The phrase “guilty pleasure,” of course, is itself inherently problematic, because it implies that we ought to be hypocrites when it comes to our artistic responses. Kingsley Amis said the last word about this deeply wrongheaded attitude: “All amateurs must be philistines part of the time. Must be: a greater sin is to be coerced into showing respect when little or none is felt.” The inverse is also true. I really do like “S.O.S.,” which I believe to be a beautifully crafted pop single, so why should I feel guilty about it?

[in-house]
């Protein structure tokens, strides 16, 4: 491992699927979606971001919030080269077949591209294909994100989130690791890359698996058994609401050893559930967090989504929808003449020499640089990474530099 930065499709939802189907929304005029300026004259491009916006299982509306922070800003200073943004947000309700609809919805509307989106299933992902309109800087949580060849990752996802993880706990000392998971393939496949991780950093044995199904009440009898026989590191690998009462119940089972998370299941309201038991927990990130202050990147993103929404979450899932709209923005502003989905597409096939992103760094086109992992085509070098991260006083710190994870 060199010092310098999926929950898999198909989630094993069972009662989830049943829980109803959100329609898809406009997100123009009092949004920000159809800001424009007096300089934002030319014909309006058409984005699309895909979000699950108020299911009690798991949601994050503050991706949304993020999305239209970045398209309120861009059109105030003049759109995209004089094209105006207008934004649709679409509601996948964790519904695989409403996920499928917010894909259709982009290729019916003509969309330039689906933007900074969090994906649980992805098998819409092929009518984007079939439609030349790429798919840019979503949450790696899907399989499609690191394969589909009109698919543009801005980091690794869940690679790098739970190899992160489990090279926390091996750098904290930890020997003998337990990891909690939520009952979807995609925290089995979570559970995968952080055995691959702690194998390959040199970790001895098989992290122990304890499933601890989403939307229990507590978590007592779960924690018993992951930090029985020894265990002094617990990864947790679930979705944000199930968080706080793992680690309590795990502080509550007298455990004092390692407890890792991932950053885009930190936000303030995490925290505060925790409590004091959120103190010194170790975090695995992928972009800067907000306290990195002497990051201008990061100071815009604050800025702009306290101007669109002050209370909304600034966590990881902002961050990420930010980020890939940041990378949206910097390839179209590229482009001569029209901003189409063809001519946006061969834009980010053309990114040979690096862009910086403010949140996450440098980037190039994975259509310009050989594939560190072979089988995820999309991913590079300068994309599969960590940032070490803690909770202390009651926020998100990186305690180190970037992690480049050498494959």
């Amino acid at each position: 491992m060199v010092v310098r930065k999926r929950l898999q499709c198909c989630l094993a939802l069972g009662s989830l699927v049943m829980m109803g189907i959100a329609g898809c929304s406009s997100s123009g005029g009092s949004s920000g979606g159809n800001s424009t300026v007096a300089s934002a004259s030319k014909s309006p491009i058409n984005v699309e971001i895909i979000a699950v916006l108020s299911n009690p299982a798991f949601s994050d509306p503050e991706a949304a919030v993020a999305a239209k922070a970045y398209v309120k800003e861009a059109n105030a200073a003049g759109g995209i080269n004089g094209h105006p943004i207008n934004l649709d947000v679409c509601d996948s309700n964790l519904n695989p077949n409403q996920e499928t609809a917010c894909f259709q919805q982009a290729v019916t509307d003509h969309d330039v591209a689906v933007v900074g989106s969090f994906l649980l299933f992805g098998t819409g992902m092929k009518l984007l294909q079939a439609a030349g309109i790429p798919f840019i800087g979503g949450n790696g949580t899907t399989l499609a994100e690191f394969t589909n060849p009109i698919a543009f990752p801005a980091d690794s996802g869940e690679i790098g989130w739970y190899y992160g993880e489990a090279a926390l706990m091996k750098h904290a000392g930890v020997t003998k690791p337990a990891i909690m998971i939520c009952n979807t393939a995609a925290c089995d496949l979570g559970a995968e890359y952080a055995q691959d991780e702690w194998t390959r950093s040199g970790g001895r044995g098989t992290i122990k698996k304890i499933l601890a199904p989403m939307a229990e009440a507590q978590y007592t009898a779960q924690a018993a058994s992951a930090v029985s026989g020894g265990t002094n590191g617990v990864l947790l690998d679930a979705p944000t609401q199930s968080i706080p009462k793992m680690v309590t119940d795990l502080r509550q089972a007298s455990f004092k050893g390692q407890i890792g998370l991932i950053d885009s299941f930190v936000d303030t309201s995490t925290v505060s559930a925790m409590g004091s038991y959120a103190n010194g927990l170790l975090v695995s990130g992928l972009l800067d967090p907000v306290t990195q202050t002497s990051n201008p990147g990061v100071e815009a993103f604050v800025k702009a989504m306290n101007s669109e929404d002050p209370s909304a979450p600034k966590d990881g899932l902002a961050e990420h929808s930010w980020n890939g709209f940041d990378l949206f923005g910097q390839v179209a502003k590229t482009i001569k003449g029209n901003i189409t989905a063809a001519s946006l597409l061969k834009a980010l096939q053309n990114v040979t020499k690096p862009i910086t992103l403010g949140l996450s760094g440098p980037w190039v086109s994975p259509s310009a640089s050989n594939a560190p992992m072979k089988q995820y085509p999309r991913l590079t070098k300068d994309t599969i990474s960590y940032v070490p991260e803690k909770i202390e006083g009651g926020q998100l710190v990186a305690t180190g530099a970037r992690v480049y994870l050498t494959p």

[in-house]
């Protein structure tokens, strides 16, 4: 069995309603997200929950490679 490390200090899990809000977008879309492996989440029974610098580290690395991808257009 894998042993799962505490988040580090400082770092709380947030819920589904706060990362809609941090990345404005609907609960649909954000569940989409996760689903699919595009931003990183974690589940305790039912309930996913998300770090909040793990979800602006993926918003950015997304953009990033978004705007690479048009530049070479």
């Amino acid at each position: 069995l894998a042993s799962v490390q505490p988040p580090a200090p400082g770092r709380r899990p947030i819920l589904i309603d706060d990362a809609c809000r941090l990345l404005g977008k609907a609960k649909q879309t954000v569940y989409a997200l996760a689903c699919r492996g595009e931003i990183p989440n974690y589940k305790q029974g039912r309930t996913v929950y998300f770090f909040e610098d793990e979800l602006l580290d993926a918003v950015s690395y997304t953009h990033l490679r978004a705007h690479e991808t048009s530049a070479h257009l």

Generally speaking, though, I don’t fall victim to either error, partly because I don’t give a damn about received opinion and partly because it’s unusual for me to like fundamentally dishonest art. It occurs to me that this might point in the direction of a working definition of bonafide “guilty pleasures” and our responses to them: guilty pleasures let us off too easy by pandering to our innate longing for unearned simplicity. They are the Krispy Kreme donuts of art….
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